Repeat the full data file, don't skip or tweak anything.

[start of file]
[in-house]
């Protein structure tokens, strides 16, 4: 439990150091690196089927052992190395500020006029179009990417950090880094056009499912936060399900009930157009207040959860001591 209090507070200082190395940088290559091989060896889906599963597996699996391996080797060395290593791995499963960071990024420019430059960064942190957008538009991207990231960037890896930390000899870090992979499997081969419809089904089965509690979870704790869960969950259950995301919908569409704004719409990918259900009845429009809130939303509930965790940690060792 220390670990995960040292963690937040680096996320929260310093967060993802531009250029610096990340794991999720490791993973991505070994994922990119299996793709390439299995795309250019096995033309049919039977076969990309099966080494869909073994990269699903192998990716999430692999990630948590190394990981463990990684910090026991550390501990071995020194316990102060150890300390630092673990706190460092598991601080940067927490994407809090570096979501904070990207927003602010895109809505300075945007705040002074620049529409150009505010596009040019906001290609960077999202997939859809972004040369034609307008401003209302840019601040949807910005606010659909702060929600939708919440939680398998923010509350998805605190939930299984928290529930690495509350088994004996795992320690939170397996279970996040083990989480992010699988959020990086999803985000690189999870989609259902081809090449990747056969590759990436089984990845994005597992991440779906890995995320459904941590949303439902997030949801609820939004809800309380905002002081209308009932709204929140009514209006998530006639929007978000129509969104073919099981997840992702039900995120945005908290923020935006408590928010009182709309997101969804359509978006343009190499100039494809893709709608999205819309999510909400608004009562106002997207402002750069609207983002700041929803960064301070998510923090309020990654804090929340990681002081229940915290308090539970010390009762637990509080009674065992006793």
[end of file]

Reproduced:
[in-house]
């Protein structure tokens, strides 16, 4: 439990150091690196089927052992190395500020006029179009990417950090880094056009499912936060399900009930157009207040959860001591 209090507070200082190395940088290559091989060896889906599963597996699996391996080797060395290593791995499963960071990024420019430059960064942190957008538009991207990231960037890896930390000899870090992979499997081969419809089904089965509690979870704790869960969950259950995301919908569409704004719409990918259900009845429009809130939303509930965790940690060792 220390670990995960040292963690937040680096996320929260310093967060993802531009250029610096990340794991999720490791993973991505070994994922990119299996793709390439299995795309250019096995033309049919039977076969990309099966080494869909073994990269699903192998990716999430692999990630948590190394990981463990990684910090026991550390501990071995020194316990102060150890300390630092673990706190460092598991601080940067927490994407809090570096979501904070990207927003602010895109809505300075945007705040002074620049529409150009505010596009040019906001290609960077999202997939859809972004040369034609307008401003209302840019601040949807910005606010659909702060929600939708919440939680398998923010509350998805605190939930299984928290529930690495509350088994004996795992320690939170397996279970996040083990989480992010699988959020990086999803985000690189999870989609259902081809090449990747056969590759990436089984990845994005597992991440779906890995995320459904941590949303439902997030949801609820939004809800309380905002002081209308009932709204929140009514209006998530006639929007978000129509969104073919099981997840992702039900995120945005908290923020935006408590928010009182709309997101969804359509978006343009190499100039494809893709709608999205819309999510909400608004009562106002997207402002750069609207983002700041929803960064301070998510923090309020990654804090929340990681002081229940915290308090539970010390009762637990509080009674065992006793």